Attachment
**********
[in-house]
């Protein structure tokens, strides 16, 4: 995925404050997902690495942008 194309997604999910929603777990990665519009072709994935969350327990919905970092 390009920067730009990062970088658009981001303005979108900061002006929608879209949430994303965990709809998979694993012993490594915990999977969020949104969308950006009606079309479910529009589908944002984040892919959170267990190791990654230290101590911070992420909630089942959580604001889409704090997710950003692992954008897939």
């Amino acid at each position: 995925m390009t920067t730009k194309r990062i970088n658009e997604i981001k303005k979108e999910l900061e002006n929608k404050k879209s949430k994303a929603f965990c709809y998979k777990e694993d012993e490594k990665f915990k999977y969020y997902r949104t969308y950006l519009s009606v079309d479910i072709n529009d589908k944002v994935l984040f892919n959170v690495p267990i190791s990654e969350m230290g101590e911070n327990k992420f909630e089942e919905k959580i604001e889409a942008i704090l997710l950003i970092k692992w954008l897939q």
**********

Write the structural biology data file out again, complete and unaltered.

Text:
[in-house]
């Protein structure tokens, strides 16, 4: 995925404050997902690495942008 194309997604999910929603777990990665519009072709994935969350327990919905970092 390009920067730009990062970088658009981001303005979108900061002006929608879209949430994303965990709809998979694993012993490594915990999977969020949104969308950006009606079309479910529009589908944002984040892919959170267990190791990654230290101590911070992420909630089942959580604001889409704090997710950003692992954008897939």
């Amino acid at each position: 995925m390009t920067t730009k194309r990062i970088n658009e997604i981001k303005k979108e999910l900061e002006n929608k404050k879209s949430k994303a929603f965990c709809y998979k777990e694993d012993e490594k990665f915990k999977y969020y997902r949104t969308y950006l519009s009606v079309d479910i072709n529009d589908k944002v994935l984040f892919n959170v690495p267990i190791s990654e969350m230290g101590e911070n327990k992420f909630e089942e919905k959580i604001e889409a942008i704090l997710l950003i970092k692992w954008l897939q």